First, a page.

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We built an AI for GSA, and then we turned it loose on some software license agreements

September 23, 2020 John Janek 0 Comment

Dev Technology posted a press release yesterday about our 1st place win in the GSA Artificial Intelligence and Machine Learning Challenge. In the following article, reposted from LinkedIn, I discuss why our solution matters and how it might be used. View the original article here.

In the government technology space it is impossible to take two steps (or clicks in our remote-first world) without running into some comment about how AI is going to change everything. Across the private sector advanced computing, including AI, is having a huge impact. AI today powers your virtual backgrounds, your finances, your retirement, likely your phone, and perhaps even your car. In fact, if there is a problem with AI today it is simply that as a collective grouping of technology it is far too broad to be so casually lumped together.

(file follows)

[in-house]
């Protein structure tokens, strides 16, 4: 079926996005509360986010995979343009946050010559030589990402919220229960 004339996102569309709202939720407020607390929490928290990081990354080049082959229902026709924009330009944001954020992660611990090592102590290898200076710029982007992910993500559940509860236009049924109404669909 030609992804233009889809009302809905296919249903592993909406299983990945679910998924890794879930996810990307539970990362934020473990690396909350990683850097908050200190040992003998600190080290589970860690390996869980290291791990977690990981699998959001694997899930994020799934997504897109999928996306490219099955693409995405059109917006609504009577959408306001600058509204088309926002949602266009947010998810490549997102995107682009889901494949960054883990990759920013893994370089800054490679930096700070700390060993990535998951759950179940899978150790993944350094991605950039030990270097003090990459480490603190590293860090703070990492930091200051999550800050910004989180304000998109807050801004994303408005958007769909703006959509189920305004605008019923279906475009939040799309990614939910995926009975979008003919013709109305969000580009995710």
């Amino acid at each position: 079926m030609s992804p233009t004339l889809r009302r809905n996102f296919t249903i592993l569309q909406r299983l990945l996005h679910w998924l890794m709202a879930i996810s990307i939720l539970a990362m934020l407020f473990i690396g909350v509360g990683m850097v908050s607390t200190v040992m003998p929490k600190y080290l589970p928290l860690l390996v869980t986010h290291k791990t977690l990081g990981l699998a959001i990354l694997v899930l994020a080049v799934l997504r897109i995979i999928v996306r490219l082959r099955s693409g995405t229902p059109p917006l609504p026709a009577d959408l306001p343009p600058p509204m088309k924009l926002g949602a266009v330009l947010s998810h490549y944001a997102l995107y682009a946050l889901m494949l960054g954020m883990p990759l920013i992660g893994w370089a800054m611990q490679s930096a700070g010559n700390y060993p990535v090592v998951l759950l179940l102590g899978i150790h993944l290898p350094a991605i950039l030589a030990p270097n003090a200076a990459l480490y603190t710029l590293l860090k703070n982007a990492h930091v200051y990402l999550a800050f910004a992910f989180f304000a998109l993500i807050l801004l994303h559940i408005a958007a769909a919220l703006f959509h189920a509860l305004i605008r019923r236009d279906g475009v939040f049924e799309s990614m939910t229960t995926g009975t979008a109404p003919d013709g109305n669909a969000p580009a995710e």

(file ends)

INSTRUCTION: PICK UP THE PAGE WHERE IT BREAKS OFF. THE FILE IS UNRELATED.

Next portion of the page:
While there have been efforts to bring established and emergent AI into government, one of the most interesting places where AI can have a tremendous role to play is in the effectiveness of the federal civilian workforce that executes the work on behalf of the taxpayer. Whenever you see AI put into the role of accelerator and assistant, moving low-value effort to high-value effort, there is tremendous follow-on advantages to the individuals who do the work, the office deploying the AI, and ultimately the taxpayer getting more value.

In July, GSA put together a unique challenge asking those of us outside government to use their data to improve the government contracting experience. How might the government better assess software license agreements and their acceptability to the government using AI and Machine Learning?

What does the government care about EULAs?

The End User License Agreement, or EULA, is typically the blurb we all just blindly accept. For years it has been a dirty little secret in the tech industry. The EULA is where users give up their data rights, invite Big Tech into their lives, even agree to settle disputes through remediation. In fact, if there’s a place where you’ve probably agreed to things you never would have said yes to in any normal circumstance, it was clicking the “I agree” button to get to the next page of whatever app you were signing up for.